their peers at school. A child who is particularly controlling of the play may be doing so
in an attempt to manage their anxiety.
In terms of directed play and drawing, there are many different ways of encouraging
conversation about worries. The following box contains some ideas for directed drawing
around anxiety. Puppet play where you enact a worried character is also useful for
understanding how the child understands and manages their anxiety. Animal and figurine
play can be used in a similar way.
Drawing ideas for assessing anxious children
Me when I’m worried.
My family when I’m worried.
My body when I’m worried.
My Mom/Dad/etc., when they’re worried.
Me when I’m not worried.
My worry as an animal.
My worry as a shape.
My worry as a color.
My worry as the weather.
The things that worry me.
“I just wanna play a game” is a refrain that you may hear in the therapy room. It can
be a good reminder that we have slipped into talking therapy and need to offer the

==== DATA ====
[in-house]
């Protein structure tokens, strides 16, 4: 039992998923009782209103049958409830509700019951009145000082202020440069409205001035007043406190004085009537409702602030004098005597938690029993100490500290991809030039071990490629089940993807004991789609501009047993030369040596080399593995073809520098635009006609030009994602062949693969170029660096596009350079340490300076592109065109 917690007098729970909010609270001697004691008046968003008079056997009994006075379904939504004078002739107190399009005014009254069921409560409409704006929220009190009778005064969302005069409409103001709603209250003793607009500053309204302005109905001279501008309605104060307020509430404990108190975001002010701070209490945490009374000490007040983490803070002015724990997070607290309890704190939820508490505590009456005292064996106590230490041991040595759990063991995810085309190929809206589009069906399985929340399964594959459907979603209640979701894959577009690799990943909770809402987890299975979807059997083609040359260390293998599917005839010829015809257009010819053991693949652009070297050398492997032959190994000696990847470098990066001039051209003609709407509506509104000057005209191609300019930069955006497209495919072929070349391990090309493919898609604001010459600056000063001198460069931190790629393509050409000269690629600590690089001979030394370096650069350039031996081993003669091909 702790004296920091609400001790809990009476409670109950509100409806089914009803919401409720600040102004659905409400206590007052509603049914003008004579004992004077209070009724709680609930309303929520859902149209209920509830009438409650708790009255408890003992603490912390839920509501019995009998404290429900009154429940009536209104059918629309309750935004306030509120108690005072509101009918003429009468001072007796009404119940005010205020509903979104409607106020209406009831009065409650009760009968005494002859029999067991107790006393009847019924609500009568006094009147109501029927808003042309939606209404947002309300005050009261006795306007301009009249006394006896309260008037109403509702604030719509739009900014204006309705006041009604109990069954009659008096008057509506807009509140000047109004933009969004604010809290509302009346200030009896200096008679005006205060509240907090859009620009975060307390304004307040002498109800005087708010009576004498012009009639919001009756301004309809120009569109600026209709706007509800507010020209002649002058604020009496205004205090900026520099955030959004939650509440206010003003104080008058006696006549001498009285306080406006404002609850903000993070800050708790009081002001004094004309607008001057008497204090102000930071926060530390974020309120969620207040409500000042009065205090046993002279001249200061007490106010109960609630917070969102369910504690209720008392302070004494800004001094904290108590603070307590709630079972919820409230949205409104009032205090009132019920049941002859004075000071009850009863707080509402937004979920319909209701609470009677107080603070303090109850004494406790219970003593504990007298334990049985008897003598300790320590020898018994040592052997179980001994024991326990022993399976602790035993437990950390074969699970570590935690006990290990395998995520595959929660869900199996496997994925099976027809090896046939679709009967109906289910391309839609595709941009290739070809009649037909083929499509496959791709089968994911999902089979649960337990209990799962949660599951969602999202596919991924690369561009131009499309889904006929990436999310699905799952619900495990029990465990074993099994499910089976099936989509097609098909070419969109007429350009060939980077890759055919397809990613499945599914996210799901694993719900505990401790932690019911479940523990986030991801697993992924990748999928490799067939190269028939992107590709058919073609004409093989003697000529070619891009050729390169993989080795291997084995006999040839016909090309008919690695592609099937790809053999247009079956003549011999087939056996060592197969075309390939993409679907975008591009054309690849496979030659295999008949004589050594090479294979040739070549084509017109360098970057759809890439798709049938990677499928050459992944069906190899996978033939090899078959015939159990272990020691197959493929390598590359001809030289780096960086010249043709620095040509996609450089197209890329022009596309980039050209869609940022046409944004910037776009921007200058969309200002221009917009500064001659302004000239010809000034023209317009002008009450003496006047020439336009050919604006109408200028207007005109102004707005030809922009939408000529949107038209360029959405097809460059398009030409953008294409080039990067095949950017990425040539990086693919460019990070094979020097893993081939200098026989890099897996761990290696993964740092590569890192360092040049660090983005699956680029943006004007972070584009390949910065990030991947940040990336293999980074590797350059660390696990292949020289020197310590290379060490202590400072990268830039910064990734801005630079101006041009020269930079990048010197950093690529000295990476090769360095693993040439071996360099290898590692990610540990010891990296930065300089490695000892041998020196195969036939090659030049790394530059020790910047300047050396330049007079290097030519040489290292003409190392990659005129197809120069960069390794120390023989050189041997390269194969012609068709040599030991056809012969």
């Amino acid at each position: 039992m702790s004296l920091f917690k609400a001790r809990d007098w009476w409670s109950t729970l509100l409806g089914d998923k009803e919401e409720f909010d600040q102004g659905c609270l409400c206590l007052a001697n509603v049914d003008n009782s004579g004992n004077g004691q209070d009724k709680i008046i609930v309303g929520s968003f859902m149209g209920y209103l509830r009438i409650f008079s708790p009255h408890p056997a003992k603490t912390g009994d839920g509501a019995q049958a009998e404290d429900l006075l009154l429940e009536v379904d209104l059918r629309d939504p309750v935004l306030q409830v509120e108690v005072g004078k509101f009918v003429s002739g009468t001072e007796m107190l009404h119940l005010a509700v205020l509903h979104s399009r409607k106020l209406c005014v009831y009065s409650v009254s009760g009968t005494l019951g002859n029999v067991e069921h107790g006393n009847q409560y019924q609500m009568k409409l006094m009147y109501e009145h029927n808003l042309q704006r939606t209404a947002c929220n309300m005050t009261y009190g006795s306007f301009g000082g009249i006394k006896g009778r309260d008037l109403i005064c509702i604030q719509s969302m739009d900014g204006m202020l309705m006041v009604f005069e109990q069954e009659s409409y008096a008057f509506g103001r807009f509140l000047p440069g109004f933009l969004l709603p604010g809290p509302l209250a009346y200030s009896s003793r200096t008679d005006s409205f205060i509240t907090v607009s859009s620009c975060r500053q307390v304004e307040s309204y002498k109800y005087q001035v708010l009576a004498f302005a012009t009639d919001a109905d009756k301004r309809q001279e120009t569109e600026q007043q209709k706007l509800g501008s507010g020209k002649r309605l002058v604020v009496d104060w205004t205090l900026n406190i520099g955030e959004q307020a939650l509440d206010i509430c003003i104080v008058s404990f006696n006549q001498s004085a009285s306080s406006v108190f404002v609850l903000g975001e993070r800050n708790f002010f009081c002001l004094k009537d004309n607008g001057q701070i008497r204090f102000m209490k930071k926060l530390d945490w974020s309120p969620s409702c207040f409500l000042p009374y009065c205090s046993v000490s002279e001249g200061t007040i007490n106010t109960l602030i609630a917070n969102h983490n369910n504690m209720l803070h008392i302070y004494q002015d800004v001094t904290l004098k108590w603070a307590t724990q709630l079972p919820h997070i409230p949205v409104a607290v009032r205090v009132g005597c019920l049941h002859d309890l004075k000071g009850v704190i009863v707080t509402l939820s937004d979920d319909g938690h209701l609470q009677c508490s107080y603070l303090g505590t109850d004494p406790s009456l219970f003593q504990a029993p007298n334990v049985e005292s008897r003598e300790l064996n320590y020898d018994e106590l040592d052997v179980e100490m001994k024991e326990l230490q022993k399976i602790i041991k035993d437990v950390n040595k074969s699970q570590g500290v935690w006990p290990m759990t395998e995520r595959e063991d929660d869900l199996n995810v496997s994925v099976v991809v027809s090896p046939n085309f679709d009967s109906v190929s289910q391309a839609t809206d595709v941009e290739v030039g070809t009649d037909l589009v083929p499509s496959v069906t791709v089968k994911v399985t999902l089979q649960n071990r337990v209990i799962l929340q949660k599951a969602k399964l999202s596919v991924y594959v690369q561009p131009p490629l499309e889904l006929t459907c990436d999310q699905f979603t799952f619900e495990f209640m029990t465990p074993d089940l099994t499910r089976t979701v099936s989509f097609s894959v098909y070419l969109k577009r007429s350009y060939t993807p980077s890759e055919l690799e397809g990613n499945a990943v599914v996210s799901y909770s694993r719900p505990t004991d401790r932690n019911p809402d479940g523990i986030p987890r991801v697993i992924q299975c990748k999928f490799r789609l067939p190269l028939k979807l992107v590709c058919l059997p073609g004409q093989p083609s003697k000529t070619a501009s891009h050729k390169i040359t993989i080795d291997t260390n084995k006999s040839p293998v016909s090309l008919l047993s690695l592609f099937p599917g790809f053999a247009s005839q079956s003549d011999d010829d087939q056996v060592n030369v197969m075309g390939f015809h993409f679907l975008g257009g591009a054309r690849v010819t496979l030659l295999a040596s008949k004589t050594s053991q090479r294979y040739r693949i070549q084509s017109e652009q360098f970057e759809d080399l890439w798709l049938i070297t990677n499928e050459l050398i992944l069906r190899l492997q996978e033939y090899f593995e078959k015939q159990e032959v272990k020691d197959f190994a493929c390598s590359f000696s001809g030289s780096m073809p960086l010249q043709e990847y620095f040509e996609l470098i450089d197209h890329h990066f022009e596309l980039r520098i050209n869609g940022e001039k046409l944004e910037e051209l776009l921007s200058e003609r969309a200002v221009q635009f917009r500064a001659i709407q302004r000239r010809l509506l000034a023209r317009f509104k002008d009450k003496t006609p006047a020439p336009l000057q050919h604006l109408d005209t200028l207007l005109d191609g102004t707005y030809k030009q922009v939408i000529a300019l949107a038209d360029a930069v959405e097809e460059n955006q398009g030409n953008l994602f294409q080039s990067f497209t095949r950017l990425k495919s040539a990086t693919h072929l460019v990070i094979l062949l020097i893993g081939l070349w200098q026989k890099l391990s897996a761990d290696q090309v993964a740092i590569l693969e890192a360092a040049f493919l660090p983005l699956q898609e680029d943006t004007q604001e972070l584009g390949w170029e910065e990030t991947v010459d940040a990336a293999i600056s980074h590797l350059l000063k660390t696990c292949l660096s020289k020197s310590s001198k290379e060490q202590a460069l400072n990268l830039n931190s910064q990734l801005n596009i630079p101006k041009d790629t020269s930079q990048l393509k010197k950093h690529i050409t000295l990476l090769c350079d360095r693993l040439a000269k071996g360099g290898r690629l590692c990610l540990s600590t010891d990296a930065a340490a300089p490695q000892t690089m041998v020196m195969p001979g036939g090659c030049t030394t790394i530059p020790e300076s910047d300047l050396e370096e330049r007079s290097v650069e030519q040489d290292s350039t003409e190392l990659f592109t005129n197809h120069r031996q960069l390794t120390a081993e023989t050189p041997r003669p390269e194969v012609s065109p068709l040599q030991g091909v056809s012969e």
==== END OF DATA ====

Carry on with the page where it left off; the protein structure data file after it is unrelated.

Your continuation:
child something more developmentally appropriate and fun. There are a number of
commercially produced games that can be useful in this context. Alternatively, you might
like to make a game with the child in the session. A simple idea is to make a feelings die (a
die with a picture of a feeling on each side) and take turns to roll it and talk about a time
when you felt that way. Board games are also fun to make, allowing you to personalize
the game to match the interests and needs of the child you are working with. In the
assessment phase, discussion of feelings might be encouraged by making a simple board
game with pictures of different feelings in the spaces, prompting players to remember a
time they felt that way, or to describe something that happens when they feel that way.
Alternatively, a board game could incorporate “pick-a-card” spaces, with questions about
feelings, thoughts and memories. The following box includes some other simple ideas of
playful assessment activities.